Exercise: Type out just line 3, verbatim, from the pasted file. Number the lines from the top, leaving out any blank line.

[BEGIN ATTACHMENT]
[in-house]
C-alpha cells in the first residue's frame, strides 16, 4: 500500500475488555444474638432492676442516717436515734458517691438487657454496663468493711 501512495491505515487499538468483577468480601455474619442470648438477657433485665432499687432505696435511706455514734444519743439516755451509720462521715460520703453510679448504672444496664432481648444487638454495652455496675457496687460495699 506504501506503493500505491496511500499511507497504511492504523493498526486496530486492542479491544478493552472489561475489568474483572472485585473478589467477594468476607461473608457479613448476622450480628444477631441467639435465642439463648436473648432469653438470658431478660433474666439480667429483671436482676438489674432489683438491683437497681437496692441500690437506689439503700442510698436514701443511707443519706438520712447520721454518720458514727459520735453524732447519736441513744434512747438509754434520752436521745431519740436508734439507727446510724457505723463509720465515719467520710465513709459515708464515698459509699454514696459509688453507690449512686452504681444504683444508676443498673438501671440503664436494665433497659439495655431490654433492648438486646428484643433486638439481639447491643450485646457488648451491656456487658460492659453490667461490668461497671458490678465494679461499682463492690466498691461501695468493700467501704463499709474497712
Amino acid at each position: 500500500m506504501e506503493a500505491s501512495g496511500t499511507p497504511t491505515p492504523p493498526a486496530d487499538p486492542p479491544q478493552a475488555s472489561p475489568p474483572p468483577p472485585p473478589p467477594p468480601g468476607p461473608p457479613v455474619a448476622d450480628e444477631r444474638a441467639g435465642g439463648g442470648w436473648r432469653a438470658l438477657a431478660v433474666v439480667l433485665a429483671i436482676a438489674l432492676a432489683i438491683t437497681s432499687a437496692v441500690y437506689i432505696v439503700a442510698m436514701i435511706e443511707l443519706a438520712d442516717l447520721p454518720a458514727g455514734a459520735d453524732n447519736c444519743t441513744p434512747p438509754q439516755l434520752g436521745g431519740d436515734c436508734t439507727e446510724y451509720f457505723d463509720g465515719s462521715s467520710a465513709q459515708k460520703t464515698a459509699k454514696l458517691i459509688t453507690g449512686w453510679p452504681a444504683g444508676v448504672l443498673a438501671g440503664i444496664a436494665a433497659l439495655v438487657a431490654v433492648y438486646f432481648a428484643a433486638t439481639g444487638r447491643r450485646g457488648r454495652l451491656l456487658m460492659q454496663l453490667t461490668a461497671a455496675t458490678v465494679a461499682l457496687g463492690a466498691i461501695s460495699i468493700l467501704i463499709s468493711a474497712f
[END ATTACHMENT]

Amino acid at each position: 500500500m506504501e506503493a500505491s501512495g496511500t499511507p497504511t491505515p492504523p493498526a486496530d487499538p486492542p479491544q478493552a475488555s472489561p475489568p474483572p468483577p472485585p473478589p467477594p468480601g468476607p461473608p457479613v455474619a448476622d450480628e444477631r444474638a441467639g435465642g439463648g442470648w436473648r432469653a438470658l438477657a431478660v433474666v439480667l433485665a429483671i436482676a438489674l432492676a432489683i438491683t437497681s432499687a437496692v441500690y437506689i432505696v439503700a442510698m436514701i435511706e443511707l443519706a438520712d442516717l447520721p454518720a458514727g455514734a459520735d453524732n447519736c444519743t441513744p434512747p438509754q439516755l434520752g436521745g431519740d436515734c436508734t439507727e446510724y451509720f457505723d463509720g465515719s462521715s467520710a465513709q459515708k460520703t464515698a459509699k454514696l458517691i459509688t453507690g449512686w453510679p452504681a444504683g444508676v448504672l443498673a438501671g440503664i444496664a436494665a433497659l439495655v438487657a431490654v433492648y438486646f432481648a428484643a433486638t439481639g444487638r447491643r450485646g457488648r454495652l451491656l456487658m460492659q454496663l453490667t461490668a461497671a455496675t458490678v465494679a461499682l457496687g463492690a466498691i461501695s460495699i468493700l467501704i463499709s468493711a474497712f